Alan Greenspan half-smilingly argues that U.S. Treasury bonds will never be defaulted because “we can always print money.” How reassuring.
It’s one thing to pull money out of the proverbial magic cookie jar and place it in bank ledgers (“high-powered money,” or QE1, QE2) while people are substituting consumption with saving, fearful of the near-term prospects (increasing their “demand for money”). It’s quite another to do that while people expect prices only to rise. Massive increase in the supply of money (“printing money”) while people anticipate inflation (lowered “demand for money”) can lead to runaway inflation, hyperinflation.
America hasn’t experienced that since the Civil War. But Germany has (after World War I), as has Zimbabwe (just recently). It can ruin a whole way of life.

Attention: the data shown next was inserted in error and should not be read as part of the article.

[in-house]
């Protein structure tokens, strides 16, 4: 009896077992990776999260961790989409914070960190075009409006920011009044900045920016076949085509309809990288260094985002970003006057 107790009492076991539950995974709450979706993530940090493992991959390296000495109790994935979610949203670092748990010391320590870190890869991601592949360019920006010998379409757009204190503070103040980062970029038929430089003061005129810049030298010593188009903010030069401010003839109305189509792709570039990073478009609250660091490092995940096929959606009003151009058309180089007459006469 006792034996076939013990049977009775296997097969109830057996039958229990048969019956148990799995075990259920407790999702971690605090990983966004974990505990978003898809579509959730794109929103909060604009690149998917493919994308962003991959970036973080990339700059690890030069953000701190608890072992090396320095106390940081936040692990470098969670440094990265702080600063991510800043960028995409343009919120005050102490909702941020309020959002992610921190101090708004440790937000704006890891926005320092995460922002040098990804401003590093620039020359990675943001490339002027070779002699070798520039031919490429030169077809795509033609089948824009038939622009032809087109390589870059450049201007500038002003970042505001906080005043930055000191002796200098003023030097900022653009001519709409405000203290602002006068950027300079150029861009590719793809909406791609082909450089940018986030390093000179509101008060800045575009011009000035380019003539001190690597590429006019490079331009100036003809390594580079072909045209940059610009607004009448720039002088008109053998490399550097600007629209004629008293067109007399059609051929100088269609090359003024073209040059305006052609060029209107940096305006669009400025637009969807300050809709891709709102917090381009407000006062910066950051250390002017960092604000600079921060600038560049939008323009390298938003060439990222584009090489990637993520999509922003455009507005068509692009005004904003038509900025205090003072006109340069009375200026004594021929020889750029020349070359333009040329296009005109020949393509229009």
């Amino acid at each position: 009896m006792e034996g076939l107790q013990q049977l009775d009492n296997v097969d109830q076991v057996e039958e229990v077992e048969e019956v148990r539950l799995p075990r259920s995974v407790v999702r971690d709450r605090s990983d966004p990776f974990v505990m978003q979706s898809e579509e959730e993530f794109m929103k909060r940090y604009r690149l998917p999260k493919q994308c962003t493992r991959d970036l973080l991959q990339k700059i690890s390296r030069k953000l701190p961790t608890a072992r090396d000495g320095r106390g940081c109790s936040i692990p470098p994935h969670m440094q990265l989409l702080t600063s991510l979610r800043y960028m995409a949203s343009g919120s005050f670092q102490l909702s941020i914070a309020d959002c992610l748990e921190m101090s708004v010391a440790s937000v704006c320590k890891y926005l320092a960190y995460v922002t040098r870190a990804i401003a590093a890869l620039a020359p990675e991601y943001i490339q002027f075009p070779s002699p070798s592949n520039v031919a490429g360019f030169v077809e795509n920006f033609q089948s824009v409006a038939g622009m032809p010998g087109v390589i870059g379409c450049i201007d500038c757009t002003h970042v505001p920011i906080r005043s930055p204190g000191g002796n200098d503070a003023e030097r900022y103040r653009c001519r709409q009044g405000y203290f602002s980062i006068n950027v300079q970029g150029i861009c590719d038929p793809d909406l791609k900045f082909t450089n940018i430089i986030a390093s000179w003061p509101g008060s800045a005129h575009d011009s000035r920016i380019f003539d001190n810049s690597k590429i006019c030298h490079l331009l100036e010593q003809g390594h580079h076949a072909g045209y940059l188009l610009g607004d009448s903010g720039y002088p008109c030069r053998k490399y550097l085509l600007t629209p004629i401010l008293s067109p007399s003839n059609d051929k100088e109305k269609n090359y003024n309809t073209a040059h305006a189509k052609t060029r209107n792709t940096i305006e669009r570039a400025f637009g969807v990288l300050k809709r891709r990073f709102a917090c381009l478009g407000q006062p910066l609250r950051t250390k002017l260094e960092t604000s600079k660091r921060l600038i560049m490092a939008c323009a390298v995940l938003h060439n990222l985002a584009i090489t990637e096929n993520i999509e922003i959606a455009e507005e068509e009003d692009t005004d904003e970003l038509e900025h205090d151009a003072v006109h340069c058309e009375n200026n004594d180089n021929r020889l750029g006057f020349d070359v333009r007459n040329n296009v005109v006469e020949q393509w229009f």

After Germany’s hyperinflation, Nazism arose.
Greenspan may have been trying to make a subtle point, but the blunt point remains: Default is likely, for inflation itself serves as a form of default. Under Greenspan’s scenario, the Federal Reserve, conspiring with Treasury, would, by “simply” printing money, pay debt with decreased-value dollars.
The ancient Chinese had a perverse form of torturous execution: Death by a thousand cuts. Inflation is like that, it’s torture for almost everyone, default by a . . . gazillion devaluations.
The only way around this is to make very different cuts — in federal spending.
That’s not torture, that’s the road to recovery.
It’s unlikely, of course, because, to politicians and insiders, cutting spending seems like torture.
This is Common Sense. I’m Paul Jacob.